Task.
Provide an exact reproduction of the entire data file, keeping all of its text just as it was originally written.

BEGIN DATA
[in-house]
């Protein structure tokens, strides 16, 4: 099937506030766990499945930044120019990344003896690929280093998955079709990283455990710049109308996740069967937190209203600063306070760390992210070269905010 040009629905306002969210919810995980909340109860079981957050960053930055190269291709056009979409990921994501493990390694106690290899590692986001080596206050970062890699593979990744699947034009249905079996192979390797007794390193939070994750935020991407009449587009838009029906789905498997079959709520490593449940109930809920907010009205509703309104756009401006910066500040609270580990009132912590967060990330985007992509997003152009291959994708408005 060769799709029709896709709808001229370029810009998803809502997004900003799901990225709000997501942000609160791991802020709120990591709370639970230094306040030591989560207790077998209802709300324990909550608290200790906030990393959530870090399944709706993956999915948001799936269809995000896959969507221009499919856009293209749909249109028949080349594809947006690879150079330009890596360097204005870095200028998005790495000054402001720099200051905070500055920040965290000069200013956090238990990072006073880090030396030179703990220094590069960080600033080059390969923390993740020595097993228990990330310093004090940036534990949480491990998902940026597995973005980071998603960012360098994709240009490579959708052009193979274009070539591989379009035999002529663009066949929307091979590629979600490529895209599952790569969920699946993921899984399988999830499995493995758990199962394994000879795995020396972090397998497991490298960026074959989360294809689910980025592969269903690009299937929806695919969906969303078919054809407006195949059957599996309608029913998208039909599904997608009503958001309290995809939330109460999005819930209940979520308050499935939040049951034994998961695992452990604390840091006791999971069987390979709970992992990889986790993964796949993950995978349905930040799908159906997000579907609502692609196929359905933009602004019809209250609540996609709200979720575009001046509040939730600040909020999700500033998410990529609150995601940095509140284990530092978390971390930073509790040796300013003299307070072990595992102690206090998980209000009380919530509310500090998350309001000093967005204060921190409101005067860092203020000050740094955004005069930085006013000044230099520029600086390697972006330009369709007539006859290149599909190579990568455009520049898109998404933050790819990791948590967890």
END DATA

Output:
[in-house]
């Protein structure tokens, strides 16, 4: 099937506030766990499945930044120019990344003896690929280093998955079709990283455990710049109308996740069967937190209203600063306070760390992210070269905010 040009629905306002969210919810995980909340109860079981957050960053930055190269291709056009979409990921994501493990390694106690290899590692986001080596206050970062890699593979990744699947034009249905079996192979390797007794390193939070994750935020991407009449587009838009029906789905498997079959709520490593449940109930809920907010009205509703309104756009401006910066500040609270580990009132912590967060990330985007992509997003152009291959994708408005 060769799709029709896709709808001229370029810009998803809502997004900003799901990225709000997501942000609160791991802020709120990591709370639970230094306040030591989560207790077998209802709300324990909550608290200790906030990393959530870090399944709706993956999915948001799936269809995000896959969507221009499919856009293209749909249109028949080349594809947006690879150079330009890596360097204005870095200028998005790495000054402001720099200051905070500055920040965290000069200013956090238990990072006073880090030396030179703990220094590069960080600033080059390969923390993740020595097993228990990330310093004090940036534990949480491990998902940026597995973005980071998603960012360098994709240009490579959708052009193979274009070539591989379009035999002529663009066949929307091979590629979600490529895209599952790569969920699946993921899984399988999830499995493995758990199962394994000879795995020396972090397998497991490298960026074959989360294809689910980025592969269903690009299937929806695919969906969303078919054809407006195949059957599996309608029913998208039909599904997608009503958001309290995809939330109460999005819930209940979520308050499935939040049951034994998961695992452990604390840091006791999971069987390979709970992992990889986790993964796949993950995978349905930040799908159906997000579907609502692609196929359905933009602004019809209250609540996609709200979720575009001046509040939730600040909020999700500033998410990529609150995601940095509140284990530092978390971390930073509790040796300013003299307070072990595992102690206090998980209000009380919530509310500090998350309001000093967005204060921190409101005067860092203020000050740094955004005069930085006013000044230099520029600086390697972006330009369709007539006859290149599909190579990568455009520049898109998404933050790819990791948590967890």